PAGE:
Space situational awareness service vendors must challenge uncertainties in the market to grow revenue

17 May 2024 | Research

Dallas Kasaboski

Article | PDF (3 pages)

"Unless Space Situational Awareness vendors focus on understanding their customers’ challenges, they are unlikely to capture more than 35% of the serviceable addressable market over the next 10 years."


The satellite industry is set to launch thousands of satellites over the next 10 years. This expanding launch activity will accelerate government concerns around space sustainability, as well as the risks of operating in orbit due to the increasing chances of interference and collision. Space Situational Awareness, a global initiative that provides satellite operators with the ability to monitor their satellites and predict space hazards, serves a market with strong but, as yet unrealised, potential. Despite the risks associated with interrupted satellite services, demand from commercial operators for SSA vendors’ services has not yet materialised, primarily because of confusing government regulations about space sustainability, unactionable industry guidelines (on satellite mission design and manufacturing) and the challenges that operators face with integrating and proving the value proposition of the service. As a result, Analysys Mason forecasts that SSA players will capture only 35% of the serviceable addressable market to 2034.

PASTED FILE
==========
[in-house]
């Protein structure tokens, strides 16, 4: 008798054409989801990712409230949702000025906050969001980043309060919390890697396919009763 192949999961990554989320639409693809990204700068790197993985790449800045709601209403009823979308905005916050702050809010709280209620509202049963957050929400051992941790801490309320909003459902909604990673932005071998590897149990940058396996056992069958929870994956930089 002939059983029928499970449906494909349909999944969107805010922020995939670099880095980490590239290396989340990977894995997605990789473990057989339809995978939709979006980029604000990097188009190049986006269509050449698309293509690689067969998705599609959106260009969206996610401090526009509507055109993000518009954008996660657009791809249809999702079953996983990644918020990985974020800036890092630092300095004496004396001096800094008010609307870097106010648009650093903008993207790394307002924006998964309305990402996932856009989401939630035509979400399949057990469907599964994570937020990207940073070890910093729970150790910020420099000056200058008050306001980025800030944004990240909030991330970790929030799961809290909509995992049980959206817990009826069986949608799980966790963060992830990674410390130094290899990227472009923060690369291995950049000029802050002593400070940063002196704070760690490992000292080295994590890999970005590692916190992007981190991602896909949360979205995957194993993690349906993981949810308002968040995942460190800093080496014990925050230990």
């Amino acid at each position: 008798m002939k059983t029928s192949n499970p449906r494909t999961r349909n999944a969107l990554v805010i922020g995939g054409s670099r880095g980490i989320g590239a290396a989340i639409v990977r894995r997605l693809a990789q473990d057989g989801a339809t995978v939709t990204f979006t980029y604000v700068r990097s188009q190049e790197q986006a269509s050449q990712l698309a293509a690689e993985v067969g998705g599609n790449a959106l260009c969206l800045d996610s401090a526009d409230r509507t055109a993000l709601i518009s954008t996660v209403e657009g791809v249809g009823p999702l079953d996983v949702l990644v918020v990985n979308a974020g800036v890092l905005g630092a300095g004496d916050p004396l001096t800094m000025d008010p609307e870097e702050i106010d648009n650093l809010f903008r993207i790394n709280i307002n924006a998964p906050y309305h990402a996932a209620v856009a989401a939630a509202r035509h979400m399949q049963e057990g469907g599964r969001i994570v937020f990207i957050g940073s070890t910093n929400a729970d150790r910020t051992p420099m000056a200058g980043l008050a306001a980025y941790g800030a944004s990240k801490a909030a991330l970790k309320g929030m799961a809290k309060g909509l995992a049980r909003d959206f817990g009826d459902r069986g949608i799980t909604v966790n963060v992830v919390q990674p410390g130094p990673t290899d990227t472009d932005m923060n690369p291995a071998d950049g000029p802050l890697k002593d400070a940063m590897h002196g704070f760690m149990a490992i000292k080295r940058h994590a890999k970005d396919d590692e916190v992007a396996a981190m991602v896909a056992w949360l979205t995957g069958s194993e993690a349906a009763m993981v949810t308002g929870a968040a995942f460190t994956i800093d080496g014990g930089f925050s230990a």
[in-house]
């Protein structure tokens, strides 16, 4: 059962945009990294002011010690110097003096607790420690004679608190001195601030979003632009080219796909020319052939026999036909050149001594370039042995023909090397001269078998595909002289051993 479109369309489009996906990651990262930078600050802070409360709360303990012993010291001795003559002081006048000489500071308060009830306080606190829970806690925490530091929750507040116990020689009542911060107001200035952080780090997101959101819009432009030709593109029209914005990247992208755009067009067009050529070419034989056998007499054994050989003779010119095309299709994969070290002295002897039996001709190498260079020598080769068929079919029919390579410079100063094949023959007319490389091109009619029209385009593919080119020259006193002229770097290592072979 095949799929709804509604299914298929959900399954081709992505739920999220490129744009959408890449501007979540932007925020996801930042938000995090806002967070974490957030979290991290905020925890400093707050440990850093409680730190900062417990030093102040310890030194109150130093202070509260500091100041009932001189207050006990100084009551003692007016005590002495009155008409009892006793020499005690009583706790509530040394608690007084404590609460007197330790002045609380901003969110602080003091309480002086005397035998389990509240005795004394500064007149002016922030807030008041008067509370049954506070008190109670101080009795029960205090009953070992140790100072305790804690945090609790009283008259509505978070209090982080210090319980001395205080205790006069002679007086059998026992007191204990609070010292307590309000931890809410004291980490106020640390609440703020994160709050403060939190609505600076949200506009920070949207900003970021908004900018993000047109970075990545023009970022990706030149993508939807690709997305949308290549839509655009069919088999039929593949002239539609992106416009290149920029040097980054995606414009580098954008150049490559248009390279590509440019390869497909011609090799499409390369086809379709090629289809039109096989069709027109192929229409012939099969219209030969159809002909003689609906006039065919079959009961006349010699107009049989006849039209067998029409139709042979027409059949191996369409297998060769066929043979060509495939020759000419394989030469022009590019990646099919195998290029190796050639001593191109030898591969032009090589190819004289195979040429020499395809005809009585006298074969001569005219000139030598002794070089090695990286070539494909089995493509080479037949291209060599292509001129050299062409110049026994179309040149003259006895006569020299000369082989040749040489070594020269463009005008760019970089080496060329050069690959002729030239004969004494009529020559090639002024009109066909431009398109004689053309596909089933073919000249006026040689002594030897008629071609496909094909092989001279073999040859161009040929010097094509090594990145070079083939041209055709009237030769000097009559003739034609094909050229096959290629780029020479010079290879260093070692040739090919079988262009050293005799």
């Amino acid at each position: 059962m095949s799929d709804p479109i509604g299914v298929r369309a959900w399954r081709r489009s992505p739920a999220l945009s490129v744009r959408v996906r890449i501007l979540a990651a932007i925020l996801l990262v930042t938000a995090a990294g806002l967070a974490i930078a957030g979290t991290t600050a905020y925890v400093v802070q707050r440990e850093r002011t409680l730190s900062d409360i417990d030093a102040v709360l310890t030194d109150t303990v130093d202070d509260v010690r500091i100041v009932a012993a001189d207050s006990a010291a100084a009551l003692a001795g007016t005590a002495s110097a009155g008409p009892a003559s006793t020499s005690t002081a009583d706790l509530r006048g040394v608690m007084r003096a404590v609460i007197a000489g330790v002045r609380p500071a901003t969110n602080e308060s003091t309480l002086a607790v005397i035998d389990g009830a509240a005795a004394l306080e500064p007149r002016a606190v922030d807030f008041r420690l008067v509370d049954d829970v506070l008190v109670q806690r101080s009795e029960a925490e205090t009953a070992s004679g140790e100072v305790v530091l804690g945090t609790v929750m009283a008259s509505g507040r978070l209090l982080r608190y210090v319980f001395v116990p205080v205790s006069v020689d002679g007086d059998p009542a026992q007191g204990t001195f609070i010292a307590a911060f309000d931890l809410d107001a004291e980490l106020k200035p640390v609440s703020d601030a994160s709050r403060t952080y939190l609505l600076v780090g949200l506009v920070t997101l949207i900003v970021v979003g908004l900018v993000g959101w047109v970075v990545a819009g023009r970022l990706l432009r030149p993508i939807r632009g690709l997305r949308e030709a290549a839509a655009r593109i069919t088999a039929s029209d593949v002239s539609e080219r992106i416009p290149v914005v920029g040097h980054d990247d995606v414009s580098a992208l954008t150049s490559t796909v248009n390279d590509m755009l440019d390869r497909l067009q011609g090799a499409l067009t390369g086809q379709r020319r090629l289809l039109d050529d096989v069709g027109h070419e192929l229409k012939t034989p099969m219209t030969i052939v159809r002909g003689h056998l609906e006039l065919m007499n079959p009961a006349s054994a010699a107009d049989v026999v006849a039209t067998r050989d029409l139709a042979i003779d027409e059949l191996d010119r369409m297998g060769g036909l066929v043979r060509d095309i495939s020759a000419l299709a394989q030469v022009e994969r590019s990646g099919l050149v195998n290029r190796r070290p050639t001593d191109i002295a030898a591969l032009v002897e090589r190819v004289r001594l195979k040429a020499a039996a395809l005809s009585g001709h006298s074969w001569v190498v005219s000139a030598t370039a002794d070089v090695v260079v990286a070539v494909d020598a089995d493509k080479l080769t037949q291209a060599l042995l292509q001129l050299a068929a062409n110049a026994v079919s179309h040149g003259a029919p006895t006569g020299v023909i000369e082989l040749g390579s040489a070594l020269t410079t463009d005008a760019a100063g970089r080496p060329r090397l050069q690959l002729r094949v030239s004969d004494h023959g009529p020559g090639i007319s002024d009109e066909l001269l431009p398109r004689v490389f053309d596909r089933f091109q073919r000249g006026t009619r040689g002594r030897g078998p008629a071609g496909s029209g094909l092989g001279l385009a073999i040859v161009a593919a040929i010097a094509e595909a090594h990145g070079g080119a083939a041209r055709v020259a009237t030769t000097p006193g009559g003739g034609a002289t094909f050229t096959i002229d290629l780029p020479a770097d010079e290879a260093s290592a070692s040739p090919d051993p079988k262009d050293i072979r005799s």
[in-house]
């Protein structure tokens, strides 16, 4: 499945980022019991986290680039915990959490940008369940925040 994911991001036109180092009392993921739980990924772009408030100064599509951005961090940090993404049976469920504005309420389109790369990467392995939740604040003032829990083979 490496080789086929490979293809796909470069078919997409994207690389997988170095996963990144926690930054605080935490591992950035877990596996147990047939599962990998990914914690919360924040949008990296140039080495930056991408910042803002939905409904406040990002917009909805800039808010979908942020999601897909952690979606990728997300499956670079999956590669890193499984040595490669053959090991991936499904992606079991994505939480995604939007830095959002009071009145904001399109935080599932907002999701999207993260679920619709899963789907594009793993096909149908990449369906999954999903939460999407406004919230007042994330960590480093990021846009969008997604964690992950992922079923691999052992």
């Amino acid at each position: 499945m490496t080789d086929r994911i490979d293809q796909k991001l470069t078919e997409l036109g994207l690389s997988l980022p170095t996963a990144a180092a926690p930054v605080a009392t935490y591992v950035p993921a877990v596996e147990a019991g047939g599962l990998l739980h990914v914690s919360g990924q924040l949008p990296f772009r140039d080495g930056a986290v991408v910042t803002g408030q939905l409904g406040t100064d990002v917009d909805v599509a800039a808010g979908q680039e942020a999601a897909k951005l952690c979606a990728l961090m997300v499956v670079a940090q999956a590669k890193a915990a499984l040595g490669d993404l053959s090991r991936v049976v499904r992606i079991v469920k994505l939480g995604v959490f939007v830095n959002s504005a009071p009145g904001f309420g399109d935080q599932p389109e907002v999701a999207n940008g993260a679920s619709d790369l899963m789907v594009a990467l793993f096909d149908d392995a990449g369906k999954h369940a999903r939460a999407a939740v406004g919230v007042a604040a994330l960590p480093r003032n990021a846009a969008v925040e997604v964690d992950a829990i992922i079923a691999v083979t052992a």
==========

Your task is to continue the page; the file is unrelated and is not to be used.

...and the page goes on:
The article aims to help key players in the SSA market to shape their growth strategies by examining the conflicting requirements of the government sector, the ambiguous terms and conditions of the satellite insurance sector and the potentially high, yet currently restrained, commercial demand for SSA services.